11 Google Translate Facts You Should Know

11 Google Translate Facts You Should Know
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Google Translate turned 10 years old last week. With the power of the Google empire behind it, it’s the world’s most popular machine translation tool. At K International, we can’t help but see how Google Translate has helped people communicate when professional translation is unavailable. However, we are also familiar with the consequences of relying on it too heavily. To celebrate our decade-long love/hate relationship with this service, here are 10 Google Translate facts you should know.

1. More than 500 million people use Google Translate.

According to the Google Translate blog, the service has more than 500 million users. That’s close to the entire population of the European Union, which has 508 million inhabitants. When Google released Google Translate in 2006, the number of users was measured in the hundreds.

2. Google Translate translates more than 100 billion words per day.

That’s roughly equivalent to a stack of 128,000 Bibles, every single day.

3.  Google Translate now supports 103 languages.

When it was launched 10 years ago, it only supported two: English and Arabic.

4. 92% of Google Translate users are outside of the US.

Brazil has the highest number of users.

5. It has sound effects.

Got some time to kill? You can make Google Translate into a beatbox. The original beatboxing Easter egg was apparently removed in 2015.  However, as seen in this YouTube video, you can create an acceptable substitute using the right letters and the right languages.

6. Google Translate loves a good whodunit.

Google Translate “translates” by mining an enormous database of translated material and looking for patterns.  What’s in the database? Three of the biggest sources are:

  • The Bible, which has been translated into almost every language at least once.
  • United Nations and European Union documents, which is why Google Translate works best with European languages.
  • Mystery novels.

7.  Google Translate is more than a webpage.

You don’t have to be online to access Google Translate. Download the Android app, and you can get a rough translation of 90 different languages on your smartphone without using any data.

With the WordLens app, you can also translate words in pictures, no typing required.

8.  Occasional “Easter Eggs” keep users on their toes.

For example, Google celebrated the new “Star Wars” movie by temporarily allowing users to translate to and from the Aurebesh alphabet. 

9. You can report inaccurate translations.

If you find a translation error in Google Translate, you can report it to the Google Translate community here. According to the Google Translate blog,

“A few properly translated sentences can make a huge difference when faced with a foreign language or country. By reviewing, validating and recommending translations, we’re able to improve the Google Translate on a daily basis.”

10. The most widely requested languages for translations are from English to Arabic, Russian, Portuguese and Indonesian.

Is your business fluent in these languages? Should it be?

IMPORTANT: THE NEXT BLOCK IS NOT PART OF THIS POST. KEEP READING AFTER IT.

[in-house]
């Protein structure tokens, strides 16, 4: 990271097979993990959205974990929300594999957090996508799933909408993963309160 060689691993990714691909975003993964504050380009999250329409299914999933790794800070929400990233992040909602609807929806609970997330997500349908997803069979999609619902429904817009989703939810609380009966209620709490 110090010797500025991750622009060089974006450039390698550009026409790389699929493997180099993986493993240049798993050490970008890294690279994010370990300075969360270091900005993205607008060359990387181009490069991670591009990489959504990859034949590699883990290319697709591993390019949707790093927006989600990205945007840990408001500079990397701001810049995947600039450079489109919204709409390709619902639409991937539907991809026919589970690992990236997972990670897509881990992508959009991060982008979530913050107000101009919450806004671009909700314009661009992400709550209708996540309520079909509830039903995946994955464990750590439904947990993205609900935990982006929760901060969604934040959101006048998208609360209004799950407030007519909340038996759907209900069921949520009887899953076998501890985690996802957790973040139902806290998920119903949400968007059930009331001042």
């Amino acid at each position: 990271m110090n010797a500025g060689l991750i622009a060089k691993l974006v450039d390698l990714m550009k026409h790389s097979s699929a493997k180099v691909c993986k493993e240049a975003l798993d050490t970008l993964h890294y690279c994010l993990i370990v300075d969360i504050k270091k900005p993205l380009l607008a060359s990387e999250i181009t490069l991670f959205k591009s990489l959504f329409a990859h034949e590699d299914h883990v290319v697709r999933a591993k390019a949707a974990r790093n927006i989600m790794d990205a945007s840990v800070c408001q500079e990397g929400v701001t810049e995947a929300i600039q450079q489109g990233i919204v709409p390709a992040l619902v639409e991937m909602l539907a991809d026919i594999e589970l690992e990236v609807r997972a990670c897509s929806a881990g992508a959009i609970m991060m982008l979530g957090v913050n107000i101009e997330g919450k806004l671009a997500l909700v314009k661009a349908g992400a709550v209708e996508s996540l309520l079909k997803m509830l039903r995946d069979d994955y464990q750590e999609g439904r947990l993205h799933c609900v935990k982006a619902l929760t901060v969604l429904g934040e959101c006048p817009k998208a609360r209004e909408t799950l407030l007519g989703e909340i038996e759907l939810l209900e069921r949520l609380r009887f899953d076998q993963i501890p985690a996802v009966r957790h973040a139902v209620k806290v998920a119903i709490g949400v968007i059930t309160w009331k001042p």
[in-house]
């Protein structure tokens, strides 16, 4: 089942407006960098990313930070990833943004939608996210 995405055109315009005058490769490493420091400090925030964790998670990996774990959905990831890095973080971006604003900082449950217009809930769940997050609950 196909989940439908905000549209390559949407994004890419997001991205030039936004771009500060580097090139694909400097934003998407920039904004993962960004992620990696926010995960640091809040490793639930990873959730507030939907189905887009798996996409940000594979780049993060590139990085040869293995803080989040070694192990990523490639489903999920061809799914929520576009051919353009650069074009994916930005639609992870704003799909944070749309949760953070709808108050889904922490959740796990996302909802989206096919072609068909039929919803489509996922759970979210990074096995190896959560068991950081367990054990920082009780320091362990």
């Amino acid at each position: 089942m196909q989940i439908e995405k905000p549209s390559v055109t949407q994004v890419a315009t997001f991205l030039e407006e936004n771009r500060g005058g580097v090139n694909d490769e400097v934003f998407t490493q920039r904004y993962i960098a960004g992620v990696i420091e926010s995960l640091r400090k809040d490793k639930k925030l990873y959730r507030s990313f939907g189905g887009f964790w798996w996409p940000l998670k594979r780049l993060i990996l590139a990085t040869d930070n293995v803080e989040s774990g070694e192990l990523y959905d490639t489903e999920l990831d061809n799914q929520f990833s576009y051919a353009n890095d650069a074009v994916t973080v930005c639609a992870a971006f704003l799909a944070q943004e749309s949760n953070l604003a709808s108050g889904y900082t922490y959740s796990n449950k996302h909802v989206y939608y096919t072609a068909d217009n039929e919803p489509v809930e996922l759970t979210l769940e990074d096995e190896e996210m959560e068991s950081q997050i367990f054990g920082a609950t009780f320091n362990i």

11. Google doesn’t use Google Translate for its own business translations (and neither should you).

Google Translate is an amazing tool for the right situations. For example, it’s helpful for getting the gist of a website written in another language. It can save time and frustration for travellers when nobody else speaks English. Refugees, victims of natural disasters and the aid workers who serve them have benefited from the tool when a human interpreter simply wasn’t available.

But that doesn’t mean it can replace human translators. Google Translate usually does provide translations that are “good enough” for a reader to figure out what the source text was about. That said, it rarely produces good translations. The service is prone to errors both large and small, and in a business context, details matter. See Why Can’t I Just Use Google Translate? for a story about how relying on Google Translate for packaging could have landed a retailer in legal hot water.

Even setting potential legal issues aside, it’s still a bad idea to court international customers with mediocre translations. Your company probably spends a lot of time getting even the most mundane customer-facing communication right in English.  Why would you allow Google to mangle your carefully crafted content?

As translator David Bellos told NPR:

Google Translate has many perfectly sensible and viable uses, and it’s a most impressive intellectual and technical achievement. But … Google itself wouldn’t think of using Google Translate to produce its publicity literature in the languages in which it sells its services. It uses human translators to do that.”

Even Google knows better than to use Google Translate for its business communication. Google is smart. Be like Google.

What’s next for Google Translate? According to the Google Translate blog, the team is

“[E]xcited and proud of what we’ve accomplished together over the last 10 years—but there’s lots more to do to break language barriers and help people communicate no matter where they’re from or what language they speak.”

While we seriously doubt Google Translate will be able to produce document translation to the level of a professional translator any time soon, that’s definitely a worthy goal that we can get behind. Happy birthday, Google Translate!